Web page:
happy birthday.

Today is my dad's birthday. He would have been 81.

I was thinking about whether it was still his birthday, whether I should say "Today was" or "Today used to be" but none of that made any sense. Besides, we still refer to February 22 as George Washington's birthday. So, today is my dad's birthday.

It's verbs that have been giving me the most trouble. Today is still his birthday, but he no longer is. He was.

I didn't talk to my dad every day, so it's easy to forget that I won't speak to him again, ever. It's like I'm just in between emails, and in a few days he'll forward me some random thing. He would forward all kinds of stuff, things he found funny or interesting. He used to forward me political emails, but he stopped when I emailed back about one that was particularly inflammatory. Sometimes, he would include me in the middle of a conversation he was having with someone else, which was disorienting. There was a year when I got football scores from my old high school every Saturday morning. Once, I got a summary of the minutes of the latest meeting at the Unitarian church in my hometown, a church I've never associated with in any way. There was no real reason for his forwards, other than he thought I might be interested. Sometimes he would include his own message along with the forward; many times part or all of it would be in all caps.

My dad used to forward me weird emails. This is what people mean when they talk about the finality of death. They mean no more weird email forwards.

It's hard is putting everything in the past tense and realizing that all the things I associate with him are over. I never thought about a person being over before. There were periods in his life that have been over. He taught school for decades and then he was retired for decades. So saying that he was a science teacher is not difficult, because he did not stop being when he stopped teaching. But now everything is stopped. Last month, I might have said "My dad loves seafood." Now: "My dad loved seafood." Not that he stopped loving seafood, he just stopped.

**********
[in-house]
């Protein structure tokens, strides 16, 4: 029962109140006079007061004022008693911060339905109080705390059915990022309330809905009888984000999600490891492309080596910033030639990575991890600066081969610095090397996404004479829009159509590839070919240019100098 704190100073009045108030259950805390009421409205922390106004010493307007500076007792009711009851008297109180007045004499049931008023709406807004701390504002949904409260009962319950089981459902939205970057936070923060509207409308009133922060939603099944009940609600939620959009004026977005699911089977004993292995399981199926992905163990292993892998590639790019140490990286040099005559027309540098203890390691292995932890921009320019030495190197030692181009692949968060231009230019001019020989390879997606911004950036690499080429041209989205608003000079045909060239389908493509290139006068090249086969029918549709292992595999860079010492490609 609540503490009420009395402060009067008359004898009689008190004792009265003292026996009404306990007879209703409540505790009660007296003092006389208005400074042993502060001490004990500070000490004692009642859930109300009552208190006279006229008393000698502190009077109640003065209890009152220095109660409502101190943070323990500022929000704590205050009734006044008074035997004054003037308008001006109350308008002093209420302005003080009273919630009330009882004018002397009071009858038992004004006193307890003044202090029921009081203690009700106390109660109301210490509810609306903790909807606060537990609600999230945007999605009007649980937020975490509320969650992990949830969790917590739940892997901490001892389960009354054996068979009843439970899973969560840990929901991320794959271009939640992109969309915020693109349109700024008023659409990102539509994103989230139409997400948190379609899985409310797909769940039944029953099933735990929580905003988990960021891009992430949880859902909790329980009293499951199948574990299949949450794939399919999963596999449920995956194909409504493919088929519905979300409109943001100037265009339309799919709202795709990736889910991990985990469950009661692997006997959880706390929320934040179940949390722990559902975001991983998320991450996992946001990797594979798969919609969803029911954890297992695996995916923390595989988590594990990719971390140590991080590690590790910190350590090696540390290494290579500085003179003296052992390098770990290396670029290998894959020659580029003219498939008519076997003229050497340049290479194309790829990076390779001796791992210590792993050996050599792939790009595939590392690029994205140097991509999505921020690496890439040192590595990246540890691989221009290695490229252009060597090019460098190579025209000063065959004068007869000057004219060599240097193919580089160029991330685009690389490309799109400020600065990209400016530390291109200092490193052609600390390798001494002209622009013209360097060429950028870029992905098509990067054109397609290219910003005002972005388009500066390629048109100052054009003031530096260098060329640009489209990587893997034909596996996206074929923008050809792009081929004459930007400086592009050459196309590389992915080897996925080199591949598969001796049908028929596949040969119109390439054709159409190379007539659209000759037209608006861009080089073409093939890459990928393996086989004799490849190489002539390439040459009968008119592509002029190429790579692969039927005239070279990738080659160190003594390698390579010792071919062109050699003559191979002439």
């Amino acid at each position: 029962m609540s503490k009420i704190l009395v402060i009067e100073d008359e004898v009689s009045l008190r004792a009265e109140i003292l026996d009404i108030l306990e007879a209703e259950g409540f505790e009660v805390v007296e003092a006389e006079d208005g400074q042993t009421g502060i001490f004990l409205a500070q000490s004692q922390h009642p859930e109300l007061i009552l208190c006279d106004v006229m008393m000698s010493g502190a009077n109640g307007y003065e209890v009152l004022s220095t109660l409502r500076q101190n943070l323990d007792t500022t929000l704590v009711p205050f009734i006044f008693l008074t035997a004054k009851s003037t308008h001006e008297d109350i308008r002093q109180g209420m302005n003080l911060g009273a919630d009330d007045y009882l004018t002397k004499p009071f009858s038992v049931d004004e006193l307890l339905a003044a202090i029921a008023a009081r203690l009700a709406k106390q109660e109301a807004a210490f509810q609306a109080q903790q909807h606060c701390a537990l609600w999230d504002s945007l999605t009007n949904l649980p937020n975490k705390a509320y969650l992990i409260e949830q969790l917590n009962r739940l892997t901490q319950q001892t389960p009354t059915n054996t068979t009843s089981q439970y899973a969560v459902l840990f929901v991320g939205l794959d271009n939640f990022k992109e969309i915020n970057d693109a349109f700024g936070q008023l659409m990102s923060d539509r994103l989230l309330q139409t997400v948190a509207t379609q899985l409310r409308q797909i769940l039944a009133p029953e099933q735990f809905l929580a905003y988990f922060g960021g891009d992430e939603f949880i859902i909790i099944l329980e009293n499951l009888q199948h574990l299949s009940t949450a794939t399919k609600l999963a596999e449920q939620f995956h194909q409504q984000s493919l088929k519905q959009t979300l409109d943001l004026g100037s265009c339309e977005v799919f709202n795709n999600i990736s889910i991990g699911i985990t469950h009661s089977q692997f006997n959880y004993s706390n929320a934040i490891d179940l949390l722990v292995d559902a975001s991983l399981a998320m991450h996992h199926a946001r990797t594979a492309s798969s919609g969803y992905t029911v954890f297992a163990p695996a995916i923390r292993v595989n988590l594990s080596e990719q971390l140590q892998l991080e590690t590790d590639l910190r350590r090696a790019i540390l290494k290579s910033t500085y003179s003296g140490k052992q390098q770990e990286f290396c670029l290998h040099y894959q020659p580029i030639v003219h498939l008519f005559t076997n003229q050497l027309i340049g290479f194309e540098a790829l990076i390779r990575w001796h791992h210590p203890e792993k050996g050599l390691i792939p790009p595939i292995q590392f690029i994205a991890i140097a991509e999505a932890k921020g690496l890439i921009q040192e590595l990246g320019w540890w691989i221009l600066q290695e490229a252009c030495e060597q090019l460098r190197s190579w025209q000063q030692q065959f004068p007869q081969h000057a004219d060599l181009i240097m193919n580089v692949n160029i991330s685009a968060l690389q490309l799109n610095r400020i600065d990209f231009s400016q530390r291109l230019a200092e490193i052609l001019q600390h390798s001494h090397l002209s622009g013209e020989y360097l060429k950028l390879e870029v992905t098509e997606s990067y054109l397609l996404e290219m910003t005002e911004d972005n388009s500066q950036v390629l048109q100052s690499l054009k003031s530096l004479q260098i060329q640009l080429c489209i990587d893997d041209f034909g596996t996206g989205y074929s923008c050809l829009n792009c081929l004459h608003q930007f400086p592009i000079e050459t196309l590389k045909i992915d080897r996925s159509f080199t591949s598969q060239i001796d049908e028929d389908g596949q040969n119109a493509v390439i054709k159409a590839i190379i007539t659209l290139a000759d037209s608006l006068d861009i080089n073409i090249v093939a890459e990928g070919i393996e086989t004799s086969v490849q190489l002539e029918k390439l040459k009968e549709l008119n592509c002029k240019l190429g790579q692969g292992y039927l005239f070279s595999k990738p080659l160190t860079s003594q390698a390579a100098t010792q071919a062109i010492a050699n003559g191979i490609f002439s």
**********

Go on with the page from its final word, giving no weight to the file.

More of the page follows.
My dad worked and played hard. He was contrary and stubborn, honest and generous. My dad was a scholar. He cooked watery scrambled eggs. He liked to keep animals. My dad never admitted to being wrong. He gave out Klondike bars to visitors. My dad had big ideas. He loved to sing and he did it badly. He drank Miller Lite. He forwarded weird emails. He loved seafood.

I don't like to use euphemisms, like saying that my father "passed." I felt that way before, and I still do, but I understand a bit more why people shrink from the finality of the real word.

My dad died. He did not pass; he is past. Today is his birthday. He would have been 81.

1 comment:

Anonymous said...

I always stumble on how to say or ask if someone is still alive. Like if you run into someone you haven't seen in awhile and you want to ask if their parent, spouse, whomever is alive or dead.

Somehow saying "He died" feels more acceptable. Even saying "He died 5 years ago" feels okay.

But saying "He is dead" has more hard, jagged edges to it. I always thought it was the word "dead" but perhaps is the present tense verb with the word dead --- particularly troubling depending on eschatological views, I guess.